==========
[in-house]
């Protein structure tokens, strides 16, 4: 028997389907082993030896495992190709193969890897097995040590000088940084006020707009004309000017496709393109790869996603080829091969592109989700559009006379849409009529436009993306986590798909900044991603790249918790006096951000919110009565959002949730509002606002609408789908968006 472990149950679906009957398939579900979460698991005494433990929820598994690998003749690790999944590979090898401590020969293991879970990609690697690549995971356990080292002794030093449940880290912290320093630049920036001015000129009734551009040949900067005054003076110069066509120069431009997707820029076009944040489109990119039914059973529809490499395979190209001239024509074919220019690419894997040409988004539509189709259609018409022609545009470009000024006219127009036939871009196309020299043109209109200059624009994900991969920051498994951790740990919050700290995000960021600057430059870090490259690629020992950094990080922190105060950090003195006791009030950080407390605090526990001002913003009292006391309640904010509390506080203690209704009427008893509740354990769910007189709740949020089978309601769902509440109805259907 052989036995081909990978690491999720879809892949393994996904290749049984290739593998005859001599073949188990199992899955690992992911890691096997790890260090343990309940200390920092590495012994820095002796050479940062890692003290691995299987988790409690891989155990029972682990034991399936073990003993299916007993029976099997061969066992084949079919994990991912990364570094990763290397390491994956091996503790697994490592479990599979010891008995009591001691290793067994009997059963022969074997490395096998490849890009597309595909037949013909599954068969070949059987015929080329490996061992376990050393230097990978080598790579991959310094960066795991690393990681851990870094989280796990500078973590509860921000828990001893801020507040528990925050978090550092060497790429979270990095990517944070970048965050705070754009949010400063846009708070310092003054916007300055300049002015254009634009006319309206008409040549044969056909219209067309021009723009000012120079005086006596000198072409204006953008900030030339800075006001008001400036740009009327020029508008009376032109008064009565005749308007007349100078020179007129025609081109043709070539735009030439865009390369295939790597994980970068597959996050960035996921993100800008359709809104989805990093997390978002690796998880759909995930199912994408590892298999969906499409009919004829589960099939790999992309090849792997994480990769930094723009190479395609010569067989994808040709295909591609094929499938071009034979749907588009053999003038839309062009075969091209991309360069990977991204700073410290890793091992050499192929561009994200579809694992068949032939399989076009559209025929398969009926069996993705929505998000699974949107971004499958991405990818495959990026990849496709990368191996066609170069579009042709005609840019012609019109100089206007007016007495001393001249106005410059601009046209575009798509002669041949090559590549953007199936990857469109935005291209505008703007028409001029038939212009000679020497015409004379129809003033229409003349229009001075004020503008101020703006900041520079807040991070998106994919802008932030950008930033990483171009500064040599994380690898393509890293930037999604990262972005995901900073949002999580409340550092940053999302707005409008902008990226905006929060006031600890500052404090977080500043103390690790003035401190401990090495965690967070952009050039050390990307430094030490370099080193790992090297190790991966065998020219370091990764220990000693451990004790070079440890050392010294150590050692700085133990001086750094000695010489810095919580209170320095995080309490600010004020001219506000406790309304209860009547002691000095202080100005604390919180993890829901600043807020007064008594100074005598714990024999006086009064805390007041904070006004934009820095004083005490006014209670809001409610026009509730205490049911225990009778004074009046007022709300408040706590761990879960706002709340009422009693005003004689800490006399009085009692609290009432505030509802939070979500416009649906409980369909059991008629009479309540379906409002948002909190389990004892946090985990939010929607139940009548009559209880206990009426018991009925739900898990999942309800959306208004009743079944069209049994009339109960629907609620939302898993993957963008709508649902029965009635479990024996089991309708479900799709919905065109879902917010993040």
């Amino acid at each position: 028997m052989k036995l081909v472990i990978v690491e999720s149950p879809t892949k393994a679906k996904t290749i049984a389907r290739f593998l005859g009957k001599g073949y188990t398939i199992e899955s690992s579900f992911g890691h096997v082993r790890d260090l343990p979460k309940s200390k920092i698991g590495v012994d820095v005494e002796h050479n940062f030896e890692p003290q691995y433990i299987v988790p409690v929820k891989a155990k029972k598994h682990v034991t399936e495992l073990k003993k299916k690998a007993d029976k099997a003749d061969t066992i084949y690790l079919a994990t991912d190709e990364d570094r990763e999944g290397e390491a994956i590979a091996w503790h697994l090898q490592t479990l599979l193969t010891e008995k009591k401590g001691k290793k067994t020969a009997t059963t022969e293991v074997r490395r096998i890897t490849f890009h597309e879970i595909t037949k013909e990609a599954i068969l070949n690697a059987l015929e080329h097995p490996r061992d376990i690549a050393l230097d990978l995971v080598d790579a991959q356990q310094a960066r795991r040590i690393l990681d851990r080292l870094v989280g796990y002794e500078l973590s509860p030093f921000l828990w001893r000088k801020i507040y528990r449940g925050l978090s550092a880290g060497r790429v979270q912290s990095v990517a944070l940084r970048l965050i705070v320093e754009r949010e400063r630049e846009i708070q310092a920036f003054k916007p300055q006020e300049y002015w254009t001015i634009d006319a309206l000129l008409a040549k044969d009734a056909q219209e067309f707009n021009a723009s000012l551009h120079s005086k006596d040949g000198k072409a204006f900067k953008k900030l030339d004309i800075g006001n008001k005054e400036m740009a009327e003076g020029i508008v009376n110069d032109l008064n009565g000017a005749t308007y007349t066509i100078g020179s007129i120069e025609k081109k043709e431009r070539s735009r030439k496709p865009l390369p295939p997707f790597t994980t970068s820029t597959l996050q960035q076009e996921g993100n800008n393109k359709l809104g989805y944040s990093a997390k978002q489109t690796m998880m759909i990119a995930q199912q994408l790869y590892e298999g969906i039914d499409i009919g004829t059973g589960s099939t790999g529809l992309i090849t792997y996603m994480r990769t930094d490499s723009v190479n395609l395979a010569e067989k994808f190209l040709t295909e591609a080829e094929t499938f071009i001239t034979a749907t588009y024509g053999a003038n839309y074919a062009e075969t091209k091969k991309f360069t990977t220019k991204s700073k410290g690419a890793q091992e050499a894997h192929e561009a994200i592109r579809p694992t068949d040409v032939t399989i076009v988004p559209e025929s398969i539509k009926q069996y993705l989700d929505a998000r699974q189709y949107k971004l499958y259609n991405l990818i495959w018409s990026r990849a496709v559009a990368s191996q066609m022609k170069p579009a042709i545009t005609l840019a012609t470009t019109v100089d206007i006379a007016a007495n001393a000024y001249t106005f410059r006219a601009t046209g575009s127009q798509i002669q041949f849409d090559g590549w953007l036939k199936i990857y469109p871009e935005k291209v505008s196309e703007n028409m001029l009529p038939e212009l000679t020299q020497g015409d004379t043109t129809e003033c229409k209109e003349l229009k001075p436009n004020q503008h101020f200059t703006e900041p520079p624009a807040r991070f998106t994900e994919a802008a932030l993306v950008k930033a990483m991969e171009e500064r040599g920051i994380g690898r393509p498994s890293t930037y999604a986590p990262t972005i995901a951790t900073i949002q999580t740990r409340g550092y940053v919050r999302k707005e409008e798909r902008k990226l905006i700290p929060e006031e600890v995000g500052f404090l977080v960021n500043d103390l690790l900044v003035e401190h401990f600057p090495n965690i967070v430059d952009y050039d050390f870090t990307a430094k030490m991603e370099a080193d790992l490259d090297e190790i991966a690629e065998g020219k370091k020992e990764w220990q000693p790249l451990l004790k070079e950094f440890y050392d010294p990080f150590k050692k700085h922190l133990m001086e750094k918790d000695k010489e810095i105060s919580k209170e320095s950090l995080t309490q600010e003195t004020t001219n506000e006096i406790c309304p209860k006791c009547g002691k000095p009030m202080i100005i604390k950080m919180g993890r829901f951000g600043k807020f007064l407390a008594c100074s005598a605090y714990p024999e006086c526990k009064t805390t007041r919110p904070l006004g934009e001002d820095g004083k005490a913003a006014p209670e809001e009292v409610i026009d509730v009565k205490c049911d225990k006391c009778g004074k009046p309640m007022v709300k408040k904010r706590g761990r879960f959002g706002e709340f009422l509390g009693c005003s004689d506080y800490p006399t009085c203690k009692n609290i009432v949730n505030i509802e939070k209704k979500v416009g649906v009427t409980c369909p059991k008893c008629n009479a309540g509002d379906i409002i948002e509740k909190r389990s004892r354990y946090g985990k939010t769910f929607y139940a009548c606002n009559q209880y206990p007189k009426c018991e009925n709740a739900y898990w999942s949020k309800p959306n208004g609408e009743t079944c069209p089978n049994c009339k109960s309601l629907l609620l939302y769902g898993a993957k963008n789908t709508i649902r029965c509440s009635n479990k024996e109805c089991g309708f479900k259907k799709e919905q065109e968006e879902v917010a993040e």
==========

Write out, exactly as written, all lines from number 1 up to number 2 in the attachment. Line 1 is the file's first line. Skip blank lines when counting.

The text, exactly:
[in-house]
């Protein structure tokens, strides 16, 4: 028997389907082993030896495992190709193969890897097995040590000088940084006020707009004309000017496709393109790869996603080829091969592109989700559009006379849409009529436009993306986590798909900044991603790249918790006096951000919110009565959002949730509002606002609408789908968006 472990149950679906009957398939579900979460698991005494433990929820598994690998003749690790999944590979090898401590020969293991879970990609690697690549995971356990080292002794030093449940880290912290320093630049920036001015000129009734551009040949900067005054003076110069066509120069431009997707820029076009944040489109990119039914059973529809490499395979190209001239024509074919220019690419894997040409988004539509189709259609018409022609545009470009000024006219127009036939871009196309020299043109209109200059624009994900991969920051498994951790740990919050700290995000960021600057430059870090490259690629020992950094990080922190105060950090003195006791009030950080407390605090526990001002913003009292006391309640904010509390506080203690209704009427008893509740354990769910007189709740949020089978309601769902509440109805259907 052989036995081909990978690491999720879809892949393994996904290749049984290739593998005859001599073949188990199992899955690992992911890691096997790890260090343990309940200390920092590495012994820095002796050479940062890692003290691995299987988790409690891989155990029972682990034991399936073990003993299916007993029976099997061969066992084949079919994990991912990364570094990763290397390491994956091996503790697994490592479990599979010891008995009591001691290793067994009997059963022969074997490395096998490849890009597309595909037949013909599954068969070949059987015929080329490996061992376990050393230097990978080598790579991959310094960066795991690393990681851990870094989280796990500078973590509860921000828990001893801020507040528990925050978090550092060497790429979270990095990517944070970048965050705070754009949010400063846009708070310092003054916007300055300049002015254009634009006319309206008409040549044969056909219209067309021009723009000012120079005086006596000198072409204006953008900030030339800075006001008001400036740009009327020029508008009376032109008064009565005749308007007349100078020179007129025609081109043709070539735009030439865009390369295939790597994980970068597959996050960035996921993100800008359709809104989805990093997390978002690796998880759909995930199912994408590892298999969906499409009919004829589960099939790999992309090849792997994480990769930094723009190479395609010569067989994808040709295909591609094929499938071009034979749907588009053999003038839309062009075969091209991309360069990977991204700073410290890793091992050499192929561009994200579809694992068949032939399989076009559209025929398969009926069996993705929505998000699974949107971004499958991405990818495959990026990849496709990368191996066609170069579009042709005609840019012609019109100089206007007016007495001393001249106005410059601009046209575009798509002669041949090559590549953007199936990857469109935005291209505008703007028409001029038939212009000679020497015409004379129809003033229409003349229009001075004020503008101020703006900041520079807040991070998106994919802008932030950008930033990483171009500064040599994380690898393509890293930037999604990262972005995901900073949002999580409340550092940053999302707005409008902008990226905006929060006031600890500052404090977080500043103390690790003035401190401990090495965690967070952009050039050390990307430094030490370099080193790992090297190790991966065998020219370091990764220990000693451990004790070079440890050392010294150590050692700085133990001086750094000695010489810095919580209170320095995080309490600010004020001219506000406790309304209860009547002691000095202080100005604390919180993890829901600043807020007064008594100074005598714990024999006086009064805390007041904070006004934009820095004083005490006014209670809001409610026009509730205490049911225990009778004074009046007022709300408040706590761990879960706002709340009422009693005003004689800490006399009085009692609290009432505030509802939070979500416009649906409980369909059991008629009479309540379906409002948002909190389990004892946090985990939010929607139940009548009559209880206990009426018991009925739900898990999942309800959306208004009743079944069209049994009339109960629907609620939302898993993957963008709508649902029965009635479990024996089991309708479900799709919905065109879902917010993040």